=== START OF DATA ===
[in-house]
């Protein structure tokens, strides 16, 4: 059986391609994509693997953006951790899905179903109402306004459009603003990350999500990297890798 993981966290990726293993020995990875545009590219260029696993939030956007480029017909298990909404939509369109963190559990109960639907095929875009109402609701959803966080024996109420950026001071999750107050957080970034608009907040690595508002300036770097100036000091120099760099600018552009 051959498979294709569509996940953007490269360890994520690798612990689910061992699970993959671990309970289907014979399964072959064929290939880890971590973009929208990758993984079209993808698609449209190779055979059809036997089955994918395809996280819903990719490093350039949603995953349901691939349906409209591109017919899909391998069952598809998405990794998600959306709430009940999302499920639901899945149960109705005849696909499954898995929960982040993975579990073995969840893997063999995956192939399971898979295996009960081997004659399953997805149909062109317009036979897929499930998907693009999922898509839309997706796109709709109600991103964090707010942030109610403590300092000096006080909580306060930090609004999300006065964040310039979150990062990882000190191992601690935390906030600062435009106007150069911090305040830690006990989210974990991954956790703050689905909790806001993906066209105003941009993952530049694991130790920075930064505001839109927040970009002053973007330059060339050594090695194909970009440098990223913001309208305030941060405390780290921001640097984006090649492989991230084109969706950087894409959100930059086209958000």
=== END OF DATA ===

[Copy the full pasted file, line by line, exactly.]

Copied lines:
[in-house]
């Protein structure tokens, strides 16, 4: 059986391609994509693997953006951790899905179903109402306004459009603003990350999500990297890798 993981966290990726293993020995990875545009590219260029696993939030956007480029017909298990909404939509369109963190559990109960639907095929875009109402609701959803966080024996109420950026001071999750107050957080970034608009907040690595508002300036770097100036000091120099760099600018552009 051959498979294709569509996940953007490269360890994520690798612990689910061992699970993959671990309970289907014979399964072959064929290939880890971590973009929208990758993984079209993808698609449209190779055979059809036997089955994918395809996280819903990719490093350039949603995953349901691939349906409209591109017919899909391998069952598809998405990794998600959306709430009940999302499920639901899945149960109705005849696909499954898995929960982040993975579990073995969840893997063999995956192939399971898979295996009960081997004659399953997805149909062109317009036979897929499930998907693009999922898509839309997706796109709709109600991103964090707010942030109610403590300092000096006080909580306060930090609004999300006065964040310039979150990062990882000190191992601690935390906030600062435009106007150069911090305040830690006990989210974990991954956790703050689905909790806001993906066209105003941009993952530049694991130790920075930064505001839109927040970009002053973007330059060339050594090695194909970009440098990223913001309208305030941060405390780290921001640097984006090649492989991230084109969706950087894409959100930059086209958000």